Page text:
According to

“Looking ahead to the rest of this year it seems unlikely that the new car market will take off significantly until the worst of the coronavirus crisis has passed, so the discounts we are seeing are likely to continue for some time to come.”

By contrast, Startline Motor Finance said that experience from the first two lockdowns, plus the prospect of the national vaccination programme, means that the used car sector can be reasonably confident about its prospects for the next few months if it meets buyer needs.

Chief Executive, Paul Burgess, said:

“The key lesson from the pandemic so far is that if people are able to continue to buy used cars, they will do so – and in relatively strong and sometimes even exceptional numbers.”

“However, the used car businesses who thrived through these moments were those who made it easy within the new trading models for customers to buy. In lockdown situations, sales success is all about removing obstacles to purchasing.”

Burgess said:

“Lockdown places dealers in a situation where all sales are digital, based on a click-and-collect or home delivery model, and this unavoidably changes customer expectations. The fact is that 2021’s consumers expect digital processes to be fast, slick and easy. This is true whether they are buying cars from a dealer or cornflakes from Tesco.”

Figures released by the Finance and Leasing Association (FLA) show that the consumer car finance market reported a fall in new business volumes of 3% in October 2020 compared with the same month in 2019. In the ten months to October 2020, new business volumes in this market were 20% lower than in the same period in 2019.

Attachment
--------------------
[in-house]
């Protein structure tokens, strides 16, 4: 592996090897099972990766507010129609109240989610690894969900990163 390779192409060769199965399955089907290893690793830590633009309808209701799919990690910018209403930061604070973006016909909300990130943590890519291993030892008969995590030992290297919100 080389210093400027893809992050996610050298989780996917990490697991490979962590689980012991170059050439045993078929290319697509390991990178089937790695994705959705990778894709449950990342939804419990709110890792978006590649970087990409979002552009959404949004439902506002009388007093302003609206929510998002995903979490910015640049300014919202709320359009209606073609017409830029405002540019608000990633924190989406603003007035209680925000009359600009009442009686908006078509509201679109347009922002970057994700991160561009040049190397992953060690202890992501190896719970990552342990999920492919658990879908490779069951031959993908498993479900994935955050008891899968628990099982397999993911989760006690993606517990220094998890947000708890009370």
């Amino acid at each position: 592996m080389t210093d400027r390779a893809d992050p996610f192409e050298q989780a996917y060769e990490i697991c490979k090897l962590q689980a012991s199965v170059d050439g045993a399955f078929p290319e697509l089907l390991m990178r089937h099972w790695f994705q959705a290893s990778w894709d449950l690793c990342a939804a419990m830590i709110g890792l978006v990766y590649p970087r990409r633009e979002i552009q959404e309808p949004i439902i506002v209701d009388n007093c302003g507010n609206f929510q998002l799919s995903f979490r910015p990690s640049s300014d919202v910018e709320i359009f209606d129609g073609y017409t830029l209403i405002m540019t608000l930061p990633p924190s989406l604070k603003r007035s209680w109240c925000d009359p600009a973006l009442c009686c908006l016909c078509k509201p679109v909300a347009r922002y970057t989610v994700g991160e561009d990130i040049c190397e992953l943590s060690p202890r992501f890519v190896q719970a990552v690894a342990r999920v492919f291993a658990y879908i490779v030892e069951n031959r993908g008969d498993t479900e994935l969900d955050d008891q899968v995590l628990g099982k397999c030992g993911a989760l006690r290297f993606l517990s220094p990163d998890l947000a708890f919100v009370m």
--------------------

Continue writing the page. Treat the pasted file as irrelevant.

The fall out from successive lockdowns is a growing concern for this sector. Ageing vehicle stock (particularly used cars) and limited opportunities to sell this stock as depreciation affects the value, are major concerns across the motor trade. Monthly stocking loans are still to be paid even when the customers are few and far between and the monthly writing down the value of used stock, in line with Glass’s Guide and the marketplace generally, is becoming harder and harder to accept.

Some 2020 model year new vehicles in stock will become harder to move as new models and facelifts planned by the manufacturers for 2021 loom nearer. The 2020 models will need to be disposed of with compelling deals and subsequent minimal profits or more likely, losses – further threatening the closure of previously profitable businesses.

In the midst of so much bad economic and financial news, there are fears of a tsunami of business failures across the economy. The motor trade has fared much better than many sectors, but the medium-term economic impact is not clear. Just as the high street was facing huge pressure to change, in the face of overwhelming competition from online retail, so must the motor sector rapidly adapt to the world of digital sales. This will be its route to avoiding aggressive mergers, defensive consolidations, the disappearance of local independents and the misery of insolvency and liquidations for directors and owners of long-established businesses, facing business failure.